10. Isaak Meir Weissenberg (or Vaysenberg) (1881-1938), a leading Yiddish literary figure in Warsaw return
  11. founded by Rabbi Israel ben Eliezer (1698-1760), known as Baal Shem Tov, Chassidism, which quickly attracted a huge following among the Jewish masses of the Ukraine, emphasised prayer and devotion, in contrast to the academic rabbinical orthodoxy prevalent in Lithuania return
  12. 'The Dawn', the first Hebrew-language journal in Poland. Founded in 1862, it ceased publication in 1927 return
  13. 'The Time', a daily Hebrew-language newspaper published in Vilna (Vilnius) from 1904 until 1915 return
  14. certificates given in return for payment of annual dues to the World Zionist Organisation return
  15. Keren Kayemet l'Israel, the Jewish National Fund, founded in 1901 in order to buy and develop land in Palestine for Jewish settlement return
  16. Zionist Youth return
  17. the umbrella organisation of the Zionist movement, founded in 1897 at the First Zionist Congress in Basle, Switzerland return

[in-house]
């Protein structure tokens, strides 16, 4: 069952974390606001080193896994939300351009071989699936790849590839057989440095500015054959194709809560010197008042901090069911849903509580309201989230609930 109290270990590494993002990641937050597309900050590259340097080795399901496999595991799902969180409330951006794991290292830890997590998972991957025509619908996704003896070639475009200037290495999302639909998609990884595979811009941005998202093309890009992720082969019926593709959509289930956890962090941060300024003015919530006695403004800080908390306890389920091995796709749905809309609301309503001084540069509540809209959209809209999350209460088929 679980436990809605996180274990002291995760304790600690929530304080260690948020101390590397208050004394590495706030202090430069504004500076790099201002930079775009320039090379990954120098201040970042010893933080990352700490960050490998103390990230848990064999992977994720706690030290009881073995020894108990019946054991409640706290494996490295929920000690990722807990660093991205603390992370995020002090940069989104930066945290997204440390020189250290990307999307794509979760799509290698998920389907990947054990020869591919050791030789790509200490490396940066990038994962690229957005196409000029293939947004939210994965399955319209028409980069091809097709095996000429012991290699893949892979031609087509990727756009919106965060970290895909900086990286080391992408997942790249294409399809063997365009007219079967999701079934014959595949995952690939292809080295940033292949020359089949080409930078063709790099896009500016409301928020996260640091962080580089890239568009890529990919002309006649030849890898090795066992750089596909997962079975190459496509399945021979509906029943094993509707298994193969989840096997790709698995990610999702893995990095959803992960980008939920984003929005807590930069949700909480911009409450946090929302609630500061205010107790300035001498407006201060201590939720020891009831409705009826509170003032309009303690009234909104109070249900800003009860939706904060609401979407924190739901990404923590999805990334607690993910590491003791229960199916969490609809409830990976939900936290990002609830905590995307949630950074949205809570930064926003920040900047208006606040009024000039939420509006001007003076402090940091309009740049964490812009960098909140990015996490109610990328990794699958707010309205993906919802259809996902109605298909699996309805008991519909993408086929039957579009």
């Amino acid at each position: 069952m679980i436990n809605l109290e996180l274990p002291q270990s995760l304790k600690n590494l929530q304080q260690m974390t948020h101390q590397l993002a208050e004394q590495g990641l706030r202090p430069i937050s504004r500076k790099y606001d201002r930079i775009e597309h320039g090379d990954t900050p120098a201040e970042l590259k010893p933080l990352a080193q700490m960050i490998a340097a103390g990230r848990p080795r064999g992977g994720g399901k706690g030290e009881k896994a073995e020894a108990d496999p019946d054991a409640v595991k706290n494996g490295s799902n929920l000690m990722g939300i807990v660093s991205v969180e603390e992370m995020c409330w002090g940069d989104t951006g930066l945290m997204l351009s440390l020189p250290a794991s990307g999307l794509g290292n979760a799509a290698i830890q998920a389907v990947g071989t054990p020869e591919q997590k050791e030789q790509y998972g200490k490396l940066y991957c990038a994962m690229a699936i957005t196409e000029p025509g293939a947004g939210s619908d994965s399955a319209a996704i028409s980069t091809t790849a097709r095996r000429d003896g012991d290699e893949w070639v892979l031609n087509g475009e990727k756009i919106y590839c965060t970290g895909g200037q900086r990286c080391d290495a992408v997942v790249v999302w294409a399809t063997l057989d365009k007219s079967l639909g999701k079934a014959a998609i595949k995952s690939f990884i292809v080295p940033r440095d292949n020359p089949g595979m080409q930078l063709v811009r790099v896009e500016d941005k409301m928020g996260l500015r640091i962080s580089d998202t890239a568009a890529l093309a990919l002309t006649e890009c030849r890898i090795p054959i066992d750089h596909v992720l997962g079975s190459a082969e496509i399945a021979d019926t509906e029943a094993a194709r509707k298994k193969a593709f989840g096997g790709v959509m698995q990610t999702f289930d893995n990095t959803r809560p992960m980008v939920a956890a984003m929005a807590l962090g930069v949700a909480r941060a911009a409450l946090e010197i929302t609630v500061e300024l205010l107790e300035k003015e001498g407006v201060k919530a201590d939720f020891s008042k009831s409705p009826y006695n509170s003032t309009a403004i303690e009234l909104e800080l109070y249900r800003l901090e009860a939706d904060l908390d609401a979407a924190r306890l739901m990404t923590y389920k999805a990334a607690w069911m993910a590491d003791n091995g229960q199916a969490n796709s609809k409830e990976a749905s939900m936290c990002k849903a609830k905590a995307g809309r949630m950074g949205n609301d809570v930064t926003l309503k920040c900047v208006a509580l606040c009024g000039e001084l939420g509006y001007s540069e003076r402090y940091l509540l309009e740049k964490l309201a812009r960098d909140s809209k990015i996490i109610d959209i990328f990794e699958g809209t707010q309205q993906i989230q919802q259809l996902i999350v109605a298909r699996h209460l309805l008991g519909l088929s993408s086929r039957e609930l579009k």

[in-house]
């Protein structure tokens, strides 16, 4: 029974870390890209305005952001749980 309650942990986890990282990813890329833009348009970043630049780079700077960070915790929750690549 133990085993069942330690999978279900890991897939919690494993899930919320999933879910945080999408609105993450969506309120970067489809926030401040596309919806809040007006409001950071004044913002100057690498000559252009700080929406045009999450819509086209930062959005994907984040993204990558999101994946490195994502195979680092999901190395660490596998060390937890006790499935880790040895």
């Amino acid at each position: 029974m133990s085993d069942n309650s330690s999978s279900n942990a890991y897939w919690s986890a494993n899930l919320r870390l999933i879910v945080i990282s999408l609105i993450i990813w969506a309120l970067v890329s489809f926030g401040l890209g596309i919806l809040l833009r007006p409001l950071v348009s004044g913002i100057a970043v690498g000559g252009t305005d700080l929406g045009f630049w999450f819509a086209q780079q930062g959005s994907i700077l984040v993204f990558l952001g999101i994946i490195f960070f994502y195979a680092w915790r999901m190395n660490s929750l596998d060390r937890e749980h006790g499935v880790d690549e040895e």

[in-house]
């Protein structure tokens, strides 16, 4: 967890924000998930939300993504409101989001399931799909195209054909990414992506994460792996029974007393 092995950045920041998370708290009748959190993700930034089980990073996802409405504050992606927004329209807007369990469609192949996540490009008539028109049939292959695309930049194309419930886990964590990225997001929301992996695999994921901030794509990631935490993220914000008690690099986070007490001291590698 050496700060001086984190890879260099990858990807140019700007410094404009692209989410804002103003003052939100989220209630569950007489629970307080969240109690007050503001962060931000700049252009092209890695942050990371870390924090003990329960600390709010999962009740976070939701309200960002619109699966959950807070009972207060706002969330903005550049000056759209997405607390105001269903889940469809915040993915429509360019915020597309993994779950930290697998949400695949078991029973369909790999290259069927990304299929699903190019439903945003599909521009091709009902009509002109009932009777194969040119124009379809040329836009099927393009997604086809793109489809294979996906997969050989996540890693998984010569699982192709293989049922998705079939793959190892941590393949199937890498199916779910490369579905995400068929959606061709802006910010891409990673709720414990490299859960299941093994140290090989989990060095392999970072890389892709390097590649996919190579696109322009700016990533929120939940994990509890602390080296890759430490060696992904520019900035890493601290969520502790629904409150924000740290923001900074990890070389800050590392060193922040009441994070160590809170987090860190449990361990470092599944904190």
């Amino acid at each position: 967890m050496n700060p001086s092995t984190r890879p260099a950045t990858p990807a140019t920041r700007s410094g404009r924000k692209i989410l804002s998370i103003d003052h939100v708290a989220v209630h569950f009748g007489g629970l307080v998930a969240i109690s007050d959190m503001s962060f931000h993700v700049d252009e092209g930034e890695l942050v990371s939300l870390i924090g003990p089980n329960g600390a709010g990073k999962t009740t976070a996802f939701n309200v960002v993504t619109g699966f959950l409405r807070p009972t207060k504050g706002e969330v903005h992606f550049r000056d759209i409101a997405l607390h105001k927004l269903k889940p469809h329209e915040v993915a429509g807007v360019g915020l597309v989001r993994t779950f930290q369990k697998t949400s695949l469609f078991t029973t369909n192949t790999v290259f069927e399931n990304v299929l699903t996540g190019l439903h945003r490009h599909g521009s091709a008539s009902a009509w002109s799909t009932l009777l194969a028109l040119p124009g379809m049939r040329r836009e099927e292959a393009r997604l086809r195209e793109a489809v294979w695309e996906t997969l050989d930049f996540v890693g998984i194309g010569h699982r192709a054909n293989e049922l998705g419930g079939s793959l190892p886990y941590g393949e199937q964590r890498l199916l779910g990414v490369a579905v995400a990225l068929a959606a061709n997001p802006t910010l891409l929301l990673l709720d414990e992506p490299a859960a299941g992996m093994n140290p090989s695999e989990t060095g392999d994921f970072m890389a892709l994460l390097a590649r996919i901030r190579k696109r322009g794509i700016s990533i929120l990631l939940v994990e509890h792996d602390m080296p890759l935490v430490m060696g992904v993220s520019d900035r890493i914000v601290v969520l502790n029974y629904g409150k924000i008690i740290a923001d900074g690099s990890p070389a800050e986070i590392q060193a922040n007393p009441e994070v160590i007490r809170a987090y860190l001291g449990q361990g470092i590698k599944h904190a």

18. United Jewish Appeal, founded in 1920, the main international fund-raising organisation return
  19. Symon Petlura (Petlyura), born in 1879, was a Ukrainian nationalist who became head of the government of the short-lived Ukrainian National Republic (1919-1921). Jews held him responsible for the wave of pogroms. He was assassinated in Paris in 1926 return
  20. private school providing a traditional religion-based education return
  21. Tarbut ('Culture'), was a network of Hebrew-language educational institutions founded in 1922 return
  22. General Zionists, centrists politically return
  23. certificates given in return for payment of annual dues to the World Zionist Organisation return

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During the Pogroms

It was on Yom Kippur[82] at the end of the First World War. I was then a small child, I was sitting next to my father in the synagogue and because I was hungry my father of blessed memory sent me home to eat something. On the way I heard women shouting. Goys[83] had broken into some houses and pillaged everything that came to hand, especially food. I went back to the synagogue and told my father, but he didn't pay attention to it, for after all they were only the words of a small child.

Towards evening, during the prayer for the close of Sabbath loud voices and shouts were heard outside. Then two armed soldiers burst into the synagogue straight on to the bimah[84] – threatening that 'in five minutes not a soul will remain in the synagogue, and anybody defying the command will be killed on the spot!' Then there was a general riot and commotion. Fathers searched for their little children. Men's voices, women crying and soldiers' threats all mixed together in confusion.